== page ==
Monday, September 15, 2014

71. Hiking On After A Long Break

"I'm setting up the tent," I said definitively, dropping my pack to the ground, and then spasming all of my limbs outward in a flurry of flailing arms and stomping feet. It was a little like when a horse twitches its entire body to try and dislodge all of the flies. This was never an effective way to get rid of mosquitos, but it was juuuust violent enough that it helped me get out the frustration of being lunch for 1,000 insects. 

"But it's only 10am," said Whistle, "Aren't we hiking on after this break?"

"Absolutely!" I said, unrolling the tent from its stuff sack and then whipping it around me like a matador, trying to scatter the new cloud of insects that had begun to swarm me. I set up the tent, without the rainfly, then dove inside it and zippered the mesh closed behind me.

"But I am going to enjoy this break even if it kills me," I sighed, stretching out and laying down on the floor of the empty tent. I offered for Dumptruck and Whistle to get into the tent as well, but expressed that they felt it would be too hot, and instead contented themselves with getting water from the creek in their water bottles them dumping them all over their heads.

We had already hiked a really good distance that day, but planned on doing more after 2pm or so. We waited out the mid-day heat in a small grove of trees, and I drifted off into a nap in my tent. 

Then later in the day, I had to make a decision. Well, really it wasn't much of a decision because we were planning on hiking on, and we were definitely going to go, but I still had to put in the mental and physical effort to put myself back together and keep going. I will be honest with you, dear reader, sometimes this was really hard. Sometimes the thought of just napping a whole day away seemed great.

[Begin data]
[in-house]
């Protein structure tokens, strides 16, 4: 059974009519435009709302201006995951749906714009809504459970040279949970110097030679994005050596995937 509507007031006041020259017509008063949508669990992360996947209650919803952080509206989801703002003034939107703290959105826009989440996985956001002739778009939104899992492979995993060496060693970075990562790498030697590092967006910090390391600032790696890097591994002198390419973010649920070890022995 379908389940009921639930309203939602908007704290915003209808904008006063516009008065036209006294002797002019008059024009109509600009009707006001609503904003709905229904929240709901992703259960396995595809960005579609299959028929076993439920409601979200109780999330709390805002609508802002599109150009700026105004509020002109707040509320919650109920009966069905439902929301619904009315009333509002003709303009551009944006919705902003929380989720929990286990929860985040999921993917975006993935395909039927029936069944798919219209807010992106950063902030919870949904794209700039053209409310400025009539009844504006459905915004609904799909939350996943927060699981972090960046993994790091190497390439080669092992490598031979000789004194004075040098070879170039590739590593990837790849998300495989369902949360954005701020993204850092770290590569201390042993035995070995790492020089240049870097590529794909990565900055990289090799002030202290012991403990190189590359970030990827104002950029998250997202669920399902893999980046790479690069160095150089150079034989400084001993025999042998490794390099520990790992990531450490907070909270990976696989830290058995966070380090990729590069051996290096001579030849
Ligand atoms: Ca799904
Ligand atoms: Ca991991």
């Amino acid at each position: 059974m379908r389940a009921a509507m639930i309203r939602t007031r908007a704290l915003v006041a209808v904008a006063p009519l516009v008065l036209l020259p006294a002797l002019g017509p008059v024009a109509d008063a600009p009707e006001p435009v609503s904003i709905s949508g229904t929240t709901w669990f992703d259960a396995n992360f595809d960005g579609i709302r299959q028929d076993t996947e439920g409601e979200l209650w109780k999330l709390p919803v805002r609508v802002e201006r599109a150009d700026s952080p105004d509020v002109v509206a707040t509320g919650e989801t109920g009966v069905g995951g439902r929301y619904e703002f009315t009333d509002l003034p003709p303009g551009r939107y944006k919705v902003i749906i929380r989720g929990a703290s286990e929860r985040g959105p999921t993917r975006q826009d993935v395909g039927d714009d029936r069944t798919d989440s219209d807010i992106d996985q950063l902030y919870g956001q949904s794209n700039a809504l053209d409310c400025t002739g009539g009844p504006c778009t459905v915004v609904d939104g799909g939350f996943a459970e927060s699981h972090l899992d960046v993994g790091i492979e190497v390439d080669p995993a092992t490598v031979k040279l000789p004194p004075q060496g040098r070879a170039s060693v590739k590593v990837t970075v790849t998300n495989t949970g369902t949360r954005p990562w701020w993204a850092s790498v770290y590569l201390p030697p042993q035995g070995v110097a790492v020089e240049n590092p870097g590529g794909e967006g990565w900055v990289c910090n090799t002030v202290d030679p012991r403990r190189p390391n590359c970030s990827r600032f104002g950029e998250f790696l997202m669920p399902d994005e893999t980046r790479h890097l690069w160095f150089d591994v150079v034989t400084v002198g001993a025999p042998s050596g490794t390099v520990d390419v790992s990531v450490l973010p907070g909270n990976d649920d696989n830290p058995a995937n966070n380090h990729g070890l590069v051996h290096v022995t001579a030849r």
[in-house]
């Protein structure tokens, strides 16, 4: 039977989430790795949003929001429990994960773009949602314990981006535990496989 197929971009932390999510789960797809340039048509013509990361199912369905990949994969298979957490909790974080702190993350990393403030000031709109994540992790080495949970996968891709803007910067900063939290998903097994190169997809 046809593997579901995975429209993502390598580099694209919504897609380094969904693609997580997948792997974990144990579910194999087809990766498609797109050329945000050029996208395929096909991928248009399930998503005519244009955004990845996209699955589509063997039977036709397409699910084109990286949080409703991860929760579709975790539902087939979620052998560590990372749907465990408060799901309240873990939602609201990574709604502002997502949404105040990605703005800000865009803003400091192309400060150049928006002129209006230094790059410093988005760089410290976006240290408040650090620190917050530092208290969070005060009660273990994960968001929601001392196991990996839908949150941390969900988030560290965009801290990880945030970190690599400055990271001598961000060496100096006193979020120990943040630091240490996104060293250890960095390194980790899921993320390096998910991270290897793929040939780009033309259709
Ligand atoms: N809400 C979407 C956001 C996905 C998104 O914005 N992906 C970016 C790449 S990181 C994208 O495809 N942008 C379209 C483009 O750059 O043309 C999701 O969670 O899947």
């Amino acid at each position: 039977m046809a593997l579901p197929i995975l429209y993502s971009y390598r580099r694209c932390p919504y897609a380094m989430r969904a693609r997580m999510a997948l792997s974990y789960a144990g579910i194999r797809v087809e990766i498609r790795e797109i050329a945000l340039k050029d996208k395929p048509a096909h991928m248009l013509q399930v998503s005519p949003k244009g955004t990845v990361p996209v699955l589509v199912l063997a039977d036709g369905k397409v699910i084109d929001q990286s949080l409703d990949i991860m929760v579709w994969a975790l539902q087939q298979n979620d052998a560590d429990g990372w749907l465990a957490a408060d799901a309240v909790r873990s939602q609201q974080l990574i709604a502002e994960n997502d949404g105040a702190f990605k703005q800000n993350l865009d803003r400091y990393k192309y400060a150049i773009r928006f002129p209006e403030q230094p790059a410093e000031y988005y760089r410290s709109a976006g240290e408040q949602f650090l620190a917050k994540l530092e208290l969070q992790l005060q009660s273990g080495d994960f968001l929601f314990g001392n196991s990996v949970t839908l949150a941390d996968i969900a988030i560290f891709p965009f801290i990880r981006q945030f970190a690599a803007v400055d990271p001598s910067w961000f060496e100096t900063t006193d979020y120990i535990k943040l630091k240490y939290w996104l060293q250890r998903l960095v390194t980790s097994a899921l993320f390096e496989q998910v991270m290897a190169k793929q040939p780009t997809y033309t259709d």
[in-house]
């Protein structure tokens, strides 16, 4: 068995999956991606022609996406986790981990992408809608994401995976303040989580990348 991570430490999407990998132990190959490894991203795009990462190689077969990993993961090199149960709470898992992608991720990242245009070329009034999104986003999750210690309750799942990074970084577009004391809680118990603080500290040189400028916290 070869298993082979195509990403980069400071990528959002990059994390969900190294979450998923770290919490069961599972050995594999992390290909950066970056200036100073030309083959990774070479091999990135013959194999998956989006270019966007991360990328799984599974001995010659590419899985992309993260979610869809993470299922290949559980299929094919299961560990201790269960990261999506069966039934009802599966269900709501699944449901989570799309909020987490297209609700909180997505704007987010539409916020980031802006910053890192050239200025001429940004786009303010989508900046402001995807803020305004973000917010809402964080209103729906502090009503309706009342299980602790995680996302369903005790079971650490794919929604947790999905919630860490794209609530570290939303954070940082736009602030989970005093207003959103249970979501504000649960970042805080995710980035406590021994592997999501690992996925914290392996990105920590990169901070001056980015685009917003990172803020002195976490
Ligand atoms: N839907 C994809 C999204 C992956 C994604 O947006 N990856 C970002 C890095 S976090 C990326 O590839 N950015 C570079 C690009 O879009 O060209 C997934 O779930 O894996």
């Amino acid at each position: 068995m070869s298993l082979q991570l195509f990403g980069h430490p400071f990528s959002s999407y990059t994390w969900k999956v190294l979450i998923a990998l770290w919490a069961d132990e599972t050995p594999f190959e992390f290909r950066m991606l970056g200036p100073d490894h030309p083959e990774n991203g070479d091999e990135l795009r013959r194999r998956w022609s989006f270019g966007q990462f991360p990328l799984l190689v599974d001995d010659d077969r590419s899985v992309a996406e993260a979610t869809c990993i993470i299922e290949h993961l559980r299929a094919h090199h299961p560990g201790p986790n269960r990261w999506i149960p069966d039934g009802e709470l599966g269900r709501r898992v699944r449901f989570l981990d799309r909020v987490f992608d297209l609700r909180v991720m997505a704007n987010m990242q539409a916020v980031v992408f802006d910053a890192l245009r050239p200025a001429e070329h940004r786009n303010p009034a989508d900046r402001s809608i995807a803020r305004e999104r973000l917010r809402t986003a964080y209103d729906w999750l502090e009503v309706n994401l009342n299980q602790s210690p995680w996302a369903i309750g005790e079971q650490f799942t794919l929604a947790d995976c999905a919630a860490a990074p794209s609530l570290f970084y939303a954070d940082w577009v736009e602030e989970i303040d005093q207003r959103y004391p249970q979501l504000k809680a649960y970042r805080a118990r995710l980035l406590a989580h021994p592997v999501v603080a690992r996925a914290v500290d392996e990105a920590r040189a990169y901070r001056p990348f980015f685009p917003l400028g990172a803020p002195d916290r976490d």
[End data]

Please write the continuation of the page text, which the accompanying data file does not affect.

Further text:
Except in those cases it wouldn't have been great, because it would have been avoidant. We took lots of zeros, and nearos, and deviated from our plans constantly. But those were all for fun reasons, or health reasons, or practicality. We hardly ever ended days early out of sheer laziness

But that didn't stop the lazy monster from trundling after me on the trail some days, drawling in it's ho-hum voice You could just stop here for the day, y'know.

When we did stop for long breaks on hot days, that was when it was hardest to ignore the lazy monster, to pick up and carry on even when, god forbid, it wasn't perfectly fun all the time. Therefore, it was always a little celebration victory when I was able to look the lazy monster in the eye and tell him that he was NOT the boss of me, and hike on. 

I think this carries over into a lot of our daily lives, too. I think it specifically applies to chores. They're rarely fun, but I always feel really good once I get up the energy to do them and get them done. Hiking the AT wasn't a chore, but some days it could feel that way, because of the weather, or not having the food I was craving, or walking through 10 spiderwebs in a row. On those days, defeating the lazy monster was a truly spectacular feeling, because it meant that I was commited, even when things weren't perfect. I knew all I had to do was keep hiking, and I'd get to a place that was where I wanted to be.

Even if that place was at the next trail town, sitting on a curb outside a gas station eating little debbie's pies, and not sharing any of it with the lazy monster.

Clever Girl

1 comment:

  1. Beelzebug (n.): Satan in the form of a mosquito, that gets into your bedroom at three in the morning and cannot be cast out.